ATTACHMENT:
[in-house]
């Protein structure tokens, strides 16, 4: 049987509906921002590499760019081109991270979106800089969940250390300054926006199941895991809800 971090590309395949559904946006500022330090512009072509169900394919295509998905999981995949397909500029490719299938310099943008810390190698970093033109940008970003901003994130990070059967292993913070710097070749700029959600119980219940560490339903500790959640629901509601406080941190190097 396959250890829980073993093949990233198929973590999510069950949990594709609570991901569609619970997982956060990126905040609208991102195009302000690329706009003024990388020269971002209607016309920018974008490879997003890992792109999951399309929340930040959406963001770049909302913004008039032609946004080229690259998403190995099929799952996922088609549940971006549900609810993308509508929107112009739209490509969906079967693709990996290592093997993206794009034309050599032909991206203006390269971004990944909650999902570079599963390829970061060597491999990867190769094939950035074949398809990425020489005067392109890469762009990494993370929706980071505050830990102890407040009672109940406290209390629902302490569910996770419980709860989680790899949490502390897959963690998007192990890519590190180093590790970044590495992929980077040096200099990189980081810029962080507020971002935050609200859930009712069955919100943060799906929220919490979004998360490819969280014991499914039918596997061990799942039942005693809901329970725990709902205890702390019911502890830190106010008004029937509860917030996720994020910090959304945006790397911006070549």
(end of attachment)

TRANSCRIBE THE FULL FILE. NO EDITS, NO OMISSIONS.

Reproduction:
[in-house]
């Protein structure tokens, strides 16, 4: 049987509906921002590499760019081109991270979106800089969940250390300054926006199941895991809800 971090590309395949559904946006500022330090512009072509169900394919295509998905999981995949397909500029490719299938310099943008810390190698970093033109940008970003901003994130990070059967292993913070710097070749700029959600119980219940560490339903500790959640629901509601406080941190190097 396959250890829980073993093949990233198929973590999510069950949990594709609570991901569609619970997982956060990126905040609208991102195009302000690329706009003024990388020269971002209607016309920018974008490879997003890992792109999951399309929340930040959406963001770049909302913004008039032609946004080229690259998403190995099929799952996922088609549940971006549900609810993308509508929107112009739209490509969906079967693709990996290592093997993206794009034309050599032909991206203006390269971004990944909650999902570079599963390829970061060597491999990867190769094939950035074949398809990425020489005067392109890469762009990494993370929706980071505050830990102890407040009672109940406290209390629902302490569910996770419980709860989680790899949490502390897959963690998007192990890519590190180093590790970044590495992929980077040096200099990189980081810029962080507020971002935050609200859930009712069955919100943060799906929220919490979004998360490819969280014991499914039918596997061990799942039942005693809901329970725990709902205890702390019911502890830190106010008004029937509860917030996720994020910090959304945006790397911006070549």